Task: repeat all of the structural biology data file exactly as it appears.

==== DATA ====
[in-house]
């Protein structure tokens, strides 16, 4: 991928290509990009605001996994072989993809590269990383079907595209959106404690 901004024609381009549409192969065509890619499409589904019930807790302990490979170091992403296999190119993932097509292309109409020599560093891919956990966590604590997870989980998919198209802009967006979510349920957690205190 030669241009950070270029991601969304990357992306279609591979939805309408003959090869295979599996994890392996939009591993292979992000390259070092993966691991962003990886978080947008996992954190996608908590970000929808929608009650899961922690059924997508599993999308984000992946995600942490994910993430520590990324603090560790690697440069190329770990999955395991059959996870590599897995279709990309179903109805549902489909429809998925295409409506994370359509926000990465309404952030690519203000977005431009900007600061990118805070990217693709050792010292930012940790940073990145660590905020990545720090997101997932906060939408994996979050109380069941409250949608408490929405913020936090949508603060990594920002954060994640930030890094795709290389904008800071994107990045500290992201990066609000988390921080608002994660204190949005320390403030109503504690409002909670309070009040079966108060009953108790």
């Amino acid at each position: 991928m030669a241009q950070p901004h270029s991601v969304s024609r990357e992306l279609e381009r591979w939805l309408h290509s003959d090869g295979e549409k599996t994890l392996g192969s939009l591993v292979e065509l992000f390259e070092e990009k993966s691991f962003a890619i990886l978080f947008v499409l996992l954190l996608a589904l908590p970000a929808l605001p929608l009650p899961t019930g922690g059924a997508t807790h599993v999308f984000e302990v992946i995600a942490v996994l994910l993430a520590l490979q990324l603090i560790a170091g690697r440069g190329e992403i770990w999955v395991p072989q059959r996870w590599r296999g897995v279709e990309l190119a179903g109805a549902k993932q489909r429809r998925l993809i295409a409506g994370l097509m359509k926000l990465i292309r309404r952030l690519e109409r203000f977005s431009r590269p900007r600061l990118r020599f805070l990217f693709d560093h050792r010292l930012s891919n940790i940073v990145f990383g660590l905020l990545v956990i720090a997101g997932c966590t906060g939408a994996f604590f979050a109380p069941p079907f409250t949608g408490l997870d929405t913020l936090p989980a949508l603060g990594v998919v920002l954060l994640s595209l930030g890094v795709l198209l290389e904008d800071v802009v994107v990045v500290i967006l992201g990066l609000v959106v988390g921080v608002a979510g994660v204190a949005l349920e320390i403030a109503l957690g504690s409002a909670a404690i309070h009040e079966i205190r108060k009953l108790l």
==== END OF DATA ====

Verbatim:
[in-house]
């Protein structure tokens, strides 16, 4: 991928290509990009605001996994072989993809590269990383079907595209959106404690 901004024609381009549409192969065509890619499409589904019930807790302990490979170091992403296999190119993932097509292309109409020599560093891919956990966590604590997870989980998919198209802009967006979510349920957690205190 030669241009950070270029991601969304990357992306279609591979939805309408003959090869295979599996994890392996939009591993292979992000390259070092993966691991962003990886978080947008996992954190996608908590970000929808929608009650899961922690059924997508599993999308984000992946995600942490994910993430520590990324603090560790690697440069190329770990999955395991059959996870590599897995279709990309179903109805549902489909429809998925295409409506994370359509926000990465309404952030690519203000977005431009900007600061990118805070990217693709050792010292930012940790940073990145660590905020990545720090997101997932906060939408994996979050109380069941409250949608408490929405913020936090949508603060990594920002954060994640930030890094795709290389904008800071994107990045500290992201990066609000988390921080608002994660204190949005320390403030109503504690409002909670309070009040079966108060009953108790």
């Amino acid at each position: 991928m030669a241009q950070p901004h270029s991601v969304s024609r990357e992306l279609e381009r591979w939805l309408h290509s003959d090869g295979e549409k599996t994890l392996g192969s939009l591993v292979e065509l992000f390259e070092e990009k993966s691991f962003a890619i990886l978080f947008v499409l996992l954190l996608a589904l908590p970000a929808l605001p929608l009650p899961t019930g922690g059924a997508t807790h599993v999308f984000e302990v992946i995600a942490v996994l994910l993430a520590l490979q990324l603090i560790a170091g690697r440069g190329e992403i770990w999955v395991p072989q059959r996870w590599r296999g897995v279709e990309l190119a179903g109805a549902k993932q489909r429809r998925l993809i295409a409506g994370l097509m359509k926000l990465i292309r309404r952030l690519e109409r203000f977005s431009r590269p900007r600061l990118r020599f805070l990217f693709d560093h050792r010292l930012s891919n940790i940073v990145f990383g660590l905020l990545v956990i720090a997101g997932c966590t906060g939408a994996f604590f979050a109380p069941p079907f409250t949608g408490l997870d929405t913020l936090p989980a949508l603060g990594v998919v920002l954060l994640s595209l930030g890094v795709l198209l290389e904008d800071v802009v994107v990045v500290i967006l992201g990066l609000v959106v988390g921080v608002a979510g994660v204190a949005l349920e320390i403030a109503l957690g504690s409002a909670a404690i309070h009040e079966i205190r108060k009953l108790l």